It's not only expensive to throw a wedding, but it can also get pricey just attending one. In fact, the expense of going to a wedding climbs in direct proportion to how close you are to the bride and groom.
If you're just a friend, you'll spend an average of $372 on the event, including gift, travel, any secondary parties and clothing-related costs, according to a 2018 survey. If you're a close friend or relative who doesn't make the cut for the wedding party, you will spend an average of $628, and if you're actually in the wedding that number climbs by $100 to $728.
Those are big numbers, and they explain why sometimes people have to decline a wedding invitation. In fact, nearly 20% of Americans admit they have turned down a wedding invite, according to a new report from Bankrate.
The wedding strain
It's not easy to turn down a wedding invitation, as by doing so you risk offending 1 or both members of the couple getting married. That does not mean you should accept an invite to a wedding that you simply can't afford. The majority (seven out of nine) of wedding experts consulted by Bankrate said that finances were a viable reason to turn down an invite.
"Not only are weddings expensive for a couple to plan, they can be a budget-buster for guests, as well," said Bankrate analyst Kelly Anne Smith in a press release. "A person should not risk going into debt in order to celebrate the occasion with friends or family."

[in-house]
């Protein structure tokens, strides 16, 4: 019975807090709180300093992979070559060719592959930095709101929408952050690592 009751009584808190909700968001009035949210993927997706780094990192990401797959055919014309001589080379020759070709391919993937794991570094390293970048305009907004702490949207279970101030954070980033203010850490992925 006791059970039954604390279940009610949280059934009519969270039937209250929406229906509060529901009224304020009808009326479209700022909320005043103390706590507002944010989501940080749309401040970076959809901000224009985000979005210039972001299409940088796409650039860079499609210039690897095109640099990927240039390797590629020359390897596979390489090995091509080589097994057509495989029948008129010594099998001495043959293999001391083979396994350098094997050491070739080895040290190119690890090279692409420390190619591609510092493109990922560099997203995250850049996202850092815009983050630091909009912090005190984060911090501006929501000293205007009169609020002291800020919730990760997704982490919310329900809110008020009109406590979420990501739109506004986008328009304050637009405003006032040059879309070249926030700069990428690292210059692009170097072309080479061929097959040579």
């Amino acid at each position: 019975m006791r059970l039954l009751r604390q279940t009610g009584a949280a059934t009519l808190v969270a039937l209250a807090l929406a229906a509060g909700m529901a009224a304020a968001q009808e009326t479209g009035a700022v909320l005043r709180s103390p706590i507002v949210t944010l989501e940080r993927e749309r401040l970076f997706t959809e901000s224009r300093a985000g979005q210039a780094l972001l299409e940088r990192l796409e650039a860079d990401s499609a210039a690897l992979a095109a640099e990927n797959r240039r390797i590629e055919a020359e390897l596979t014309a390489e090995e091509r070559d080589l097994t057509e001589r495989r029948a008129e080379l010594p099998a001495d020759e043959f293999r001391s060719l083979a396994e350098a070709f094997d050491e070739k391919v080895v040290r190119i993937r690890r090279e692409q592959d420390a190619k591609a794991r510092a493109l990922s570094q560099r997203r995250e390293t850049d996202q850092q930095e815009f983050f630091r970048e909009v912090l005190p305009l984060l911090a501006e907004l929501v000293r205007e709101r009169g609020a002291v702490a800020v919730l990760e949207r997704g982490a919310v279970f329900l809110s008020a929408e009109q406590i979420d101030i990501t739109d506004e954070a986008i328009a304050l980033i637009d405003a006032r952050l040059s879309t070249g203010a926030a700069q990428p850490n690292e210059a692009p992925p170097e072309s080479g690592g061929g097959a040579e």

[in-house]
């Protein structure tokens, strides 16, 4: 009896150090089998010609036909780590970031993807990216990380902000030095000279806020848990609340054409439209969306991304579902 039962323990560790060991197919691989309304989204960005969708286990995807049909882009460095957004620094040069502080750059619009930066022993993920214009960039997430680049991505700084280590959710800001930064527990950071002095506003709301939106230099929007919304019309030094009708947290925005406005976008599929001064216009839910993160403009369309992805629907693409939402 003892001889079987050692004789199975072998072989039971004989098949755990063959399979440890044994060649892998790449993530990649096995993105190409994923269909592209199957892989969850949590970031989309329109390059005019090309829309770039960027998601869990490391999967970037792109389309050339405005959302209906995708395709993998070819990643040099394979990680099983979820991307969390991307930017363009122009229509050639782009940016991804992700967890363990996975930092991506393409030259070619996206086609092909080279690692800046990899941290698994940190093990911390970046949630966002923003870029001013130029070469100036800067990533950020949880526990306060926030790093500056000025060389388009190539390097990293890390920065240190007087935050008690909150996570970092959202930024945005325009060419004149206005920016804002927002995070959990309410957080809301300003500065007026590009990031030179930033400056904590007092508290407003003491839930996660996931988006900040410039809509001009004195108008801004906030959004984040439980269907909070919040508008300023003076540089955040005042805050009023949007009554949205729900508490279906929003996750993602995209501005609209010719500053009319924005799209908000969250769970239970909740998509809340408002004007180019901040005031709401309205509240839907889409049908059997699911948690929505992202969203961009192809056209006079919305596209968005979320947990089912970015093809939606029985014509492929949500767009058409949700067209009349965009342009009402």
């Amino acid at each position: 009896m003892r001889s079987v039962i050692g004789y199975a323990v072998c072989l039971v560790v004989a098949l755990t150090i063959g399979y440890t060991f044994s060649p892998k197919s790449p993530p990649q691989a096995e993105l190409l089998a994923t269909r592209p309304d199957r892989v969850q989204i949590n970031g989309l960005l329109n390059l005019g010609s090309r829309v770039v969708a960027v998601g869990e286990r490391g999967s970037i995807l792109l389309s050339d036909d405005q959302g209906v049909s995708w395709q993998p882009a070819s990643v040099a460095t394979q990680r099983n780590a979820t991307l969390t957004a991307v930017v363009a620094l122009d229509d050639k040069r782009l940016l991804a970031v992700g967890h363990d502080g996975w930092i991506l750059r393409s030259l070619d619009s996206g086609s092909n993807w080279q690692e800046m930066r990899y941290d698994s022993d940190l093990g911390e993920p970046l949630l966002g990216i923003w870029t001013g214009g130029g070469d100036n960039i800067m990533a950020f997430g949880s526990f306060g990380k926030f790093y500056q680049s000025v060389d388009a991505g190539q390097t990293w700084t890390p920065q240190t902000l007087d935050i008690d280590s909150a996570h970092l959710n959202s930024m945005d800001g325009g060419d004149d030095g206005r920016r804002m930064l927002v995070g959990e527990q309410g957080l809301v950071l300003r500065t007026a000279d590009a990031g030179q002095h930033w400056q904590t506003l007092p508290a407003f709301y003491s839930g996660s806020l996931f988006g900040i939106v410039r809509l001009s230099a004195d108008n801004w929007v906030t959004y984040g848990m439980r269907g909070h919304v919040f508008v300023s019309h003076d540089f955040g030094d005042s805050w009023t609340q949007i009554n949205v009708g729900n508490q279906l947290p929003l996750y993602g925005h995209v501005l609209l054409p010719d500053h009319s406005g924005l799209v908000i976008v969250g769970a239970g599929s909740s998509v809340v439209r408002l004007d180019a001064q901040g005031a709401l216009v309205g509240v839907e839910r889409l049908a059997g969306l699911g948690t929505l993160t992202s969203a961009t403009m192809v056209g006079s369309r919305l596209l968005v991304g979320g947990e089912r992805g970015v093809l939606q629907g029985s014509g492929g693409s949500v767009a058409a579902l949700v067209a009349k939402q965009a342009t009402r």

If you don't go to the wedding, you may still incur some expense, as 57% of those who would decline the invite said they would send the same gift as if they had gone. Another 17% said they would send a lesser gift, while 25% of respondents said they would not send a gift if they don't attend.
Choosing not to attend a wedding—even when it's for valid financial reasons—can cause negative fallout. About one-third (30%) of survey takers said that not attending a wedding due to its cost strained their relationship with the marrying couple.
What should you do?
Be transparent. If you honestly can't afford to attend the wedding, explain your situation to the bride and groom. Before you do that, however, make sure you actually can't afford it rather than choosing to not afford it.
The marrying couple may be understanding, but if they see you take a vacation the week after their wedding, well, then they may not be as forgiving of your decision not to go. (Now, if you have already booked something and have nonrefundable charges, be clear about that.)
You can't control people's emotions. You should not go into debt or take on an expense you honestly believe you can't afford just to attend a wedding. If the couple getting married aren't forgiving, that will be painful, but it's also telling.
Make your best effort to keep everyone happy, but don't give in to unreasonable behavior. You should not spend money you don't have to appease your friends. If you wish them well, send a gift, and explain why you're declining, and that's still not enough, you can at least take solace in having done the right thing.
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